Geek Trivia: Skies on the prize

Who was the first person to offer a prize for establishing communications with another planet, an X Prize-style contest that was established decades before the Pioneer plaque, the WOW signal, or the Search for Extraterrestrial Intelligence?

Who was the first person to offer a prize for establishing communications with another planet, an X Prize-style contest that was established decades before the Pioneer plaque, the WOW signal, or the Search for Extraterrestrial Intelligence?

The answer is Clara Gouget Guzman, a patroness of the French Academy of Science who offered a 100,000-franc prize to "the person of whatever nation who will find the means within the next ten years of communicating with a star and of receiving a response." She named the prize after her late son, Pierre, whereafter it was known as the Pierre Guzman Prize or the Prix Guzman. The Guzman Prize was announced in 1900, though it is generally believed the 10-year deadline was tacitly ignored by the Guzman estate. So, if anybody out there is sitting on a functioning ansible and a list of extraterrestrial pen pals, step up and snag your cash payout.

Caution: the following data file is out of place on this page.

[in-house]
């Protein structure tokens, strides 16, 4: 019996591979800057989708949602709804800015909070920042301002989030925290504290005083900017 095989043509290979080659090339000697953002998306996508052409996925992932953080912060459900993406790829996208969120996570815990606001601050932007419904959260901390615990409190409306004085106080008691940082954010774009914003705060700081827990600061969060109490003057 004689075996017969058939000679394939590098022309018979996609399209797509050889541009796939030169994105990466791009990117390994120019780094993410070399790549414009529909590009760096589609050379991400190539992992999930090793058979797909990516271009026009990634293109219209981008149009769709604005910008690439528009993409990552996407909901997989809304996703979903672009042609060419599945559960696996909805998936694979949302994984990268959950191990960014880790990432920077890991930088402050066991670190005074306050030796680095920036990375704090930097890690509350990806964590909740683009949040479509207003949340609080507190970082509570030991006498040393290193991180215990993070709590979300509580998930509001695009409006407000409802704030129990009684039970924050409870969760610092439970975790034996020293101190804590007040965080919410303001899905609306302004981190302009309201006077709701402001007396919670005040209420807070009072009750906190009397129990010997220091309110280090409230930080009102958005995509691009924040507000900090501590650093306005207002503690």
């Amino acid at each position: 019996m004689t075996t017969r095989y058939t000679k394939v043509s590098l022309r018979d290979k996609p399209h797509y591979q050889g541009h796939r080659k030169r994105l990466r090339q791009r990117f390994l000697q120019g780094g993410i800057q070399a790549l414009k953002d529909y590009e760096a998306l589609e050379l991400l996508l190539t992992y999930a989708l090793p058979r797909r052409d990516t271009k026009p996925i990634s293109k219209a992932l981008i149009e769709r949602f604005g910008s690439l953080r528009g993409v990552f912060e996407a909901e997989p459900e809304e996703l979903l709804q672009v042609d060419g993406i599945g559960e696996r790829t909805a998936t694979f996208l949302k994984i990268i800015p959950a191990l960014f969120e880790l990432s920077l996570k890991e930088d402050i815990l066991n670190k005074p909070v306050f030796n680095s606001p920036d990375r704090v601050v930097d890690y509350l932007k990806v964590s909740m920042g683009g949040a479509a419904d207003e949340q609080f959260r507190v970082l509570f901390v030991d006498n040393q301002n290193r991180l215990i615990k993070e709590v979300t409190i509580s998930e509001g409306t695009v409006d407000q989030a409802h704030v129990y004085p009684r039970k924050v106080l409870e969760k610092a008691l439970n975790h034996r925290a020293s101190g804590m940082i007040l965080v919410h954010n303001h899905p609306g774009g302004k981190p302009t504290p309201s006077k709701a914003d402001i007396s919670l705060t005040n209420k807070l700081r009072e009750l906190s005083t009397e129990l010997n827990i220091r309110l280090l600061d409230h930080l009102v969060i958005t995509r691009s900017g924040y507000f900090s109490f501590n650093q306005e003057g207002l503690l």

To earn the Prix Guzman, however, you'll have to beat out some pretty heady company.

None other than Nikola Tesla wrote a letter to the editor of Electrical World in 1921, wherein the genius of electromagnetism asserted this: "Irrespective of astronomical and electrical evidences, such as have been obtained by the late Percival Lowell and myself, there is a solid foundation for a systematic attempt to establish communication with one of our heavenly neighbors, as Mars, which through some inventions of mine is reduced to a comparatively simple problem of electrical engineering."

Sixteen years later, Tesla reported to that same magazine that, "I am expecting to put before the Institute of France an accurate description of the devices with data and calculations and claim the Pierre Guzman prize of 100,000 francs for means of communication with other worlds, feeling perfectly sure that it will be awarded to me. The money, of course, is a trifling consideration, but for the great historical honor of being the first to achieve this miracle I would be almost willing to give my life."

Tesla never got the prize, so you'll have to do him one better. Even though we live in a world where you can beam a message into space for $3.99 a minute, an honest sci-fi confab with beings from another planet still eludes us.

That makes the Prix Guzman not just an auspicious ongoing engineering enticement, but a galvanizing gulp of galactic Geek Trivia.

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